There's nothing wrong with the daily casting a wide net to get the temperature of voters. But that's not what's been happening. The Times' voter coverage has been completely obsessed with one portion — white, and usually rural Trump voters who adore the president.



Ever since Election Day, when lots of news executives discovered they had missed Trump’s upset victory, the Times has stood out for its desire to relentlessly focus on his most ardent admirers:

• "The Obama-Trump Voters Are Real. Here’s What They Think"

• "Why 5 Trump Voters Are Going to the Inauguration"

• "Trump Voters, One Year Later"

• "Stop Shaming Trump Supporters"

• "How Trump Voters View His Position on Pre-existing Conditions"

• "Are There Really Hidden Trump Voters?"

• "Why Trump Voters Stick With Him"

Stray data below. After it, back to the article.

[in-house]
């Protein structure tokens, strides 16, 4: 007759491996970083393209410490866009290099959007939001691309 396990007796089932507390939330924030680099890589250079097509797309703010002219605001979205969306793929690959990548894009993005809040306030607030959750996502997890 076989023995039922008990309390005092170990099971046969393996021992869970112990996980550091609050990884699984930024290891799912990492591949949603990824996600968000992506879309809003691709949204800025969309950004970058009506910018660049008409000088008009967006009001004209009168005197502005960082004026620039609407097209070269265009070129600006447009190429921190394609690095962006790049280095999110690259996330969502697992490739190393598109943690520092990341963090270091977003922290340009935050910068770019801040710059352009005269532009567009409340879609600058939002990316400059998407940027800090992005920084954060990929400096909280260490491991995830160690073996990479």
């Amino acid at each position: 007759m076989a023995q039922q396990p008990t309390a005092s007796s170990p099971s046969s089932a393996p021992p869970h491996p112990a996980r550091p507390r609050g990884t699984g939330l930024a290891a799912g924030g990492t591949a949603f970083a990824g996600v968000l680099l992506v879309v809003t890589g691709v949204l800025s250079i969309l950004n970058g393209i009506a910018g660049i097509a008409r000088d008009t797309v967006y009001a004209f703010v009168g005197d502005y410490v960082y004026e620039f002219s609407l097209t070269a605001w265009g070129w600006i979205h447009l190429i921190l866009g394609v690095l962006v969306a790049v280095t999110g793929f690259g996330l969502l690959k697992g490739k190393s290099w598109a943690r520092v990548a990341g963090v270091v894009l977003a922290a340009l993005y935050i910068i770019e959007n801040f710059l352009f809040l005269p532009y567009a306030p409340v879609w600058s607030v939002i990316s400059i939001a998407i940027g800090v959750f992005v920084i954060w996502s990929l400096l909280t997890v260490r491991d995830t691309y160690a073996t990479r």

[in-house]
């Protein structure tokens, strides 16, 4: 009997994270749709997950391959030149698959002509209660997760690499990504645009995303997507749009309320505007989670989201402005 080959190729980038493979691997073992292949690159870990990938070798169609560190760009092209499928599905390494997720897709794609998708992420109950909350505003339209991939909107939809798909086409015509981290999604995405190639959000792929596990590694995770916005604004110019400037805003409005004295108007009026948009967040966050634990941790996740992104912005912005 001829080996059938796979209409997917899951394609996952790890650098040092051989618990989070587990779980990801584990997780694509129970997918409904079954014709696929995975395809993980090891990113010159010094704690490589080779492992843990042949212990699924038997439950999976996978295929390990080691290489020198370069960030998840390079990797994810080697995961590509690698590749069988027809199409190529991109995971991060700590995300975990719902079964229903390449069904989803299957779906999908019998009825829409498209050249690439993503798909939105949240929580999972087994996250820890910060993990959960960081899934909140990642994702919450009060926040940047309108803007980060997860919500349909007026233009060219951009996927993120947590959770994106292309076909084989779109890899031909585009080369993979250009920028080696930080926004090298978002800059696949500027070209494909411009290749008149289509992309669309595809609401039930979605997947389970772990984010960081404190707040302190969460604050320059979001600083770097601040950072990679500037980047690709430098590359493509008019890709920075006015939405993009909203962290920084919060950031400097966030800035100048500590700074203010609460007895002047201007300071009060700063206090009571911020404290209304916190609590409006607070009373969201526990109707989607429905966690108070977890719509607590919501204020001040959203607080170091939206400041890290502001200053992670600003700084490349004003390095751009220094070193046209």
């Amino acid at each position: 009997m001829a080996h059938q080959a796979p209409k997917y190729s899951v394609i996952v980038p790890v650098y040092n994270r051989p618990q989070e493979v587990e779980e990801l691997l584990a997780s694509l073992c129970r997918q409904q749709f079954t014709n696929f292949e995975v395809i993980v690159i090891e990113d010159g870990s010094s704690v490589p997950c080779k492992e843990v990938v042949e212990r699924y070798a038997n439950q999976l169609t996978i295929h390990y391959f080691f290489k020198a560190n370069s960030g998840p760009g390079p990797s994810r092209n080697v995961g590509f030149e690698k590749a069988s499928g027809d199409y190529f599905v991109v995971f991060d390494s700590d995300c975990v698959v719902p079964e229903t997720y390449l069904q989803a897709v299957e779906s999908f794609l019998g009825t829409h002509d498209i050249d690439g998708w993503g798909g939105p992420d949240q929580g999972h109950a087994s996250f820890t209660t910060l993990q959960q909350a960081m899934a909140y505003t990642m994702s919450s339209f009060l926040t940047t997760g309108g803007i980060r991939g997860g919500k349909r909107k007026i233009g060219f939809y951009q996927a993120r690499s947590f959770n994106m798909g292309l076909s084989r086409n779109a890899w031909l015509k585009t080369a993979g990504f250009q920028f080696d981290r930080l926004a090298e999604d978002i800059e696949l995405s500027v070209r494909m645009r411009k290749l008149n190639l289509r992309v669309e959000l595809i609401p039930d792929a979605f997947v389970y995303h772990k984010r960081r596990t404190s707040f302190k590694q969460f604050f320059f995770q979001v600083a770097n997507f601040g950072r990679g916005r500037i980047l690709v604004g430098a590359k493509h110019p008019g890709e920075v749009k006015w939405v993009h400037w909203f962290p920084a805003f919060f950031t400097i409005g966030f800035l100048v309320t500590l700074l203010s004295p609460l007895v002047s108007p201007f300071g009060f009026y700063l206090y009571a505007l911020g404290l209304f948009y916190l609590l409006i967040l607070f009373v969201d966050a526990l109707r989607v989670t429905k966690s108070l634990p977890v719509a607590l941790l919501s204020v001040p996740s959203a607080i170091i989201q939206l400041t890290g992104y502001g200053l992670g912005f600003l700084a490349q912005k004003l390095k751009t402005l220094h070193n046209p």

• "How Trump Voters Feel About His Refusal to Commit to Transferring Power"

• "Trump Backers Like His First Draft of a New America"

• "‘What’s the Big Deal?’ Ask Trump Voters on Russia Hacking Report"

• "Trump’s Fights Are Their Fights. They Have His Back Unapologetically"

Showering them with attention, the daily has gone out of its way to give them a platform to express their unyielding support for the most consistently unpopular president in American history. Trump supporters who live in deeply blue states? The Times covered that niche, too. And a Trump supporter who had nice things to say about Nazis? Yep, the Times lovingly profiled him.

For years, the Trump voter beat seemed designed to provide a respite from all of the bad-news-for-Trump coverage. The soft profiles were a way for the supposedly liberal and “biased” Times to signal to conservatives that the paper was willing to present their best side.